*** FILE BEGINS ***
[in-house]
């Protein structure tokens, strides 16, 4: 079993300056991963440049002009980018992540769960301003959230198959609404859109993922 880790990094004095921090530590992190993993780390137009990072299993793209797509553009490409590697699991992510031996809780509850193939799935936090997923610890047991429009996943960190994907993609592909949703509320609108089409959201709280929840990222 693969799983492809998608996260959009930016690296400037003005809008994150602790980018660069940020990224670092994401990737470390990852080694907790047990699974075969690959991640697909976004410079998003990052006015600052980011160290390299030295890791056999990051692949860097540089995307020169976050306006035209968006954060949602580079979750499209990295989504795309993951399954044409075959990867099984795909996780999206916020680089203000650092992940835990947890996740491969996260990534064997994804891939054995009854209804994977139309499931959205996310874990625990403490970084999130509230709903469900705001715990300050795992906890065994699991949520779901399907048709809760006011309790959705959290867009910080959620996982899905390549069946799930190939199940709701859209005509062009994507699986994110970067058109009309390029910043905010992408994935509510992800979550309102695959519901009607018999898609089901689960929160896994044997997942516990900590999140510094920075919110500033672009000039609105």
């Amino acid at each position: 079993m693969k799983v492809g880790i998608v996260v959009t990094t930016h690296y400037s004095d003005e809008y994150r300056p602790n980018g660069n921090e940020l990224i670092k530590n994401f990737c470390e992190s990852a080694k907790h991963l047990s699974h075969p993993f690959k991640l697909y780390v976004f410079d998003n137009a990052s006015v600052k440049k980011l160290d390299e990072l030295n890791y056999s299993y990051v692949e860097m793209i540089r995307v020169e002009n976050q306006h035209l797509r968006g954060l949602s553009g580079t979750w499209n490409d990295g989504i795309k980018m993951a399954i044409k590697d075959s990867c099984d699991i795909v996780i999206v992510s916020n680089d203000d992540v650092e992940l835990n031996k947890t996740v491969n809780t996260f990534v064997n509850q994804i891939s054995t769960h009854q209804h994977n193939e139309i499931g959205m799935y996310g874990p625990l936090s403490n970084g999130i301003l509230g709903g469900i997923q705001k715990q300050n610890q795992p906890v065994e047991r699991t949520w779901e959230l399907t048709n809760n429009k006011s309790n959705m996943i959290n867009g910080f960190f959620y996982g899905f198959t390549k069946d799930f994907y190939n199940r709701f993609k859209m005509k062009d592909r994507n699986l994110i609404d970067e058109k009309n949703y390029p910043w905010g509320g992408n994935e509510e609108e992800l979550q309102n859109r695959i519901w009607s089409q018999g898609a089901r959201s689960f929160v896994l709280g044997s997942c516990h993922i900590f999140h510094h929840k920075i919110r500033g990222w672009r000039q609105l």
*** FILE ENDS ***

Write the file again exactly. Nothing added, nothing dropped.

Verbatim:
[in-house]
């Protein structure tokens, strides 16, 4: 079993300056991963440049002009980018992540769960301003959230198959609404859109993922 880790990094004095921090530590992190993993780390137009990072299993793209797509553009490409590697699991992510031996809780509850193939799935936090997923610890047991429009996943960190994907993609592909949703509320609108089409959201709280929840990222 693969799983492809998608996260959009930016690296400037003005809008994150602790980018660069940020990224670092994401990737470390990852080694907790047990699974075969690959991640697909976004410079998003990052006015600052980011160290390299030295890791056999990051692949860097540089995307020169976050306006035209968006954060949602580079979750499209990295989504795309993951399954044409075959990867099984795909996780999206916020680089203000650092992940835990947890996740491969996260990534064997994804891939054995009854209804994977139309499931959205996310874990625990403490970084999130509230709903469900705001715990300050795992906890065994699991949520779901399907048709809760006011309790959705959290867009910080959620996982899905390549069946799930190939199940709701859209005509062009994507699986994110970067058109009309390029910043905010992408994935509510992800979550309102695959519901009607018999898609089901689960929160896994044997997942516990900590999140510094920075919110500033672009000039609105």
């Amino acid at each position: 079993m693969k799983v492809g880790i998608v996260v959009t990094t930016h690296y400037s004095d003005e809008y994150r300056p602790n980018g660069n921090e940020l990224i670092k530590n994401f990737c470390e992190s990852a080694k907790h991963l047990s699974h075969p993993f690959k991640l697909y780390v976004f410079d998003n137009a990052s006015v600052k440049k980011l160290d390299e990072l030295n890791y056999s299993y990051v692949e860097m793209i540089r995307v020169e002009n976050q306006h035209l797509r968006g954060l949602s553009g580079t979750w499209n490409d990295g989504i795309k980018m993951a399954i044409k590697d075959s990867c099984d699991i795909v996780i999206v992510s916020n680089d203000d992540v650092e992940l835990n031996k947890t996740v491969n809780t996260f990534v064997n509850q994804i891939s054995t769960h009854q209804h994977n193939e139309i499931g959205m799935y996310g874990p625990l936090s403490n970084g999130i301003l509230g709903g469900i997923q705001k715990q300050n610890q795992p906890v065994e047991r699991t949520w779901e959230l399907t048709n809760n429009k006011s309790n959705m996943i959290n867009g910080f960190f959620y996982g899905f198959t390549k069946d799930f994907y190939n199940r709701f993609k859209m005509k062009d592909r994507n699986l994110i609404d970067e058109k009309n949703y390029p910043w905010g509320g992408n994935e509510e609108e992800l979550q309102n859109r695959i519901w009607s089409q018999g898609a089901r959201s689960f929160v896994l709280g044997s997942c516990h993922i900590f999140h510094h929840k920075i919110r500033g990222w672009r000039q609105l």